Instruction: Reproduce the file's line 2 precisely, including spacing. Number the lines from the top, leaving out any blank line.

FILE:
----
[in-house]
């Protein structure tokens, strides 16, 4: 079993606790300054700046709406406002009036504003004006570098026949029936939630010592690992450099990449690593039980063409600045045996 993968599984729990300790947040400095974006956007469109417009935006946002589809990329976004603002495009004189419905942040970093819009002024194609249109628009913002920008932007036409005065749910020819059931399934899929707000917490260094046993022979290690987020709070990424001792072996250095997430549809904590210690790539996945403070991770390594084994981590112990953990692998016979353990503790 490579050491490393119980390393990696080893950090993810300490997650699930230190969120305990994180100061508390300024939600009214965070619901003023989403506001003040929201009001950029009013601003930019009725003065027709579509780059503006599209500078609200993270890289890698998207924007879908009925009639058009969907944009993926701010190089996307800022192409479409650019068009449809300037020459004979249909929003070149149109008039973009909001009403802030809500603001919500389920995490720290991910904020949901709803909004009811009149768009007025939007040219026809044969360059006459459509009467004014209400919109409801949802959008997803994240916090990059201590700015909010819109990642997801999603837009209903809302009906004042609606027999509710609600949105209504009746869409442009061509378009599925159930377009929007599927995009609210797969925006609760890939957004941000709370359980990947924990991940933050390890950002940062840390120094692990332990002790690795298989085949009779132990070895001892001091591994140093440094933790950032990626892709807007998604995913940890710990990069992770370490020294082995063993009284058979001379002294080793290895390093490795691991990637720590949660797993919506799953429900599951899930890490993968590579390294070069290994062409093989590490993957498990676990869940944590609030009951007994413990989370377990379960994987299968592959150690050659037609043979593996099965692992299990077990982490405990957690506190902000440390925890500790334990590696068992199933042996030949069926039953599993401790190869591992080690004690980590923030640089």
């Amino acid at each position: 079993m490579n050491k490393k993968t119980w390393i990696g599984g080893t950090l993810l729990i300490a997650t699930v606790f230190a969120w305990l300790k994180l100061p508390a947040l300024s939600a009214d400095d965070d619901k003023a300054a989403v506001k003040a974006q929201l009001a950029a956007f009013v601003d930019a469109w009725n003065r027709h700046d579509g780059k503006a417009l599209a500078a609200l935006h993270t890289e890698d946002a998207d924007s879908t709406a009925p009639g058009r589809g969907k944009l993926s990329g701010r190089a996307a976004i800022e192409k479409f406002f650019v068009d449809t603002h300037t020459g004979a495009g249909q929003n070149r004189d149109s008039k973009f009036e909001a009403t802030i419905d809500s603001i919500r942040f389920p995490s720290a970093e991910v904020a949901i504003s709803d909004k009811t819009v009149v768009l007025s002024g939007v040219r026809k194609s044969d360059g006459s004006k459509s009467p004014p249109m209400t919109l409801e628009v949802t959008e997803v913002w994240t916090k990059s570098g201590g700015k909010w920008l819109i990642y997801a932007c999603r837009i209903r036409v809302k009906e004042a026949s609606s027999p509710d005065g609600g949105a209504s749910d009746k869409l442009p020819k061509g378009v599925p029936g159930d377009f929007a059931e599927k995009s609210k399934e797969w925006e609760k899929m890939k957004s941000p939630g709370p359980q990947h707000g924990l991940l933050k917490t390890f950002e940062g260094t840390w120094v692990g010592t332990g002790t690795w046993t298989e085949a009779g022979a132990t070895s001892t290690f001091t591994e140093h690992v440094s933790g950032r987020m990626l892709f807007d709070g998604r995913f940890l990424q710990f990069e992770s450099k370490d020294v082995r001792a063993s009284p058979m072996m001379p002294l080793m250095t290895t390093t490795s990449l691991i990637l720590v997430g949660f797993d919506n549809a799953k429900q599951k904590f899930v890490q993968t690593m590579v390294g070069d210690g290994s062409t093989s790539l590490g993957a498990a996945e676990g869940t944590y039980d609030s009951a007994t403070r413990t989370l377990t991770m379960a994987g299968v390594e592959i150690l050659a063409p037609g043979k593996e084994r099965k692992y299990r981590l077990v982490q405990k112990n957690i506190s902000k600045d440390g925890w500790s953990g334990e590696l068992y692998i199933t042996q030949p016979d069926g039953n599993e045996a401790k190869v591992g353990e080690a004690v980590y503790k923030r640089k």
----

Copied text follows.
């Protein structure tokens, strides 16, 4: 079993606790300054700046709406406002009036504003004006570098026949029936939630010592690992450099990449690593039980063409600045045996 993968599984729990300790947040400095974006956007469109417009935006946002589809990329976004603002495009004189419905942040970093819009002024194609249109628009913002920008932007036409005065749910020819059931399934899929707000917490260094046993022979290690987020709070990424001792072996250095997430549809904590210690790539996945403070991770390594084994981590112990953990692998016979353990503790 490579050491490393119980390393990696080893950090993810300490997650699930230190969120305990994180100061508390300024939600009214965070619901003023989403506001003040929201009001950029009013601003930019009725003065027709579509780059503006599209500078609200993270890289890698998207924007879908009925009639058009969907944009993926701010190089996307800022192409479409650019068009449809300037020459004979249909929003070149149109008039973009909001009403802030809500603001919500389920995490720290991910904020949901709803909004009811009149768009007025939007040219026809044969360059006459459509009467004014209400919109409801949802959008997803994240916090990059201590700015909010819109990642997801999603837009209903809302009906004042609606027999509710609600949105209504009746869409442009061509378009599925159930377009929007599927995009609210797969925006609760890939957004941000709370359980990947924990991940933050390890950002940062840390120094692990332990002790690795298989085949009779132990070895001892001091591994140093440094933790950032990626892709807007998604995913940890710990990069992770370490020294082995063993009284058979001379002294080793290895390093490795691991990637720590949660797993919506799953429900599951899930890490993968590579390294070069290994062409093989590490993957498990676990869940944590609030009951007994413990989370377990379960994987299968592959150690050659037609043979593996099965692992299990077990982490405990957690506190902000440390925890500790334990590696068992199933042996030949069926039953599993401790190869591992080690004690980590923030640089």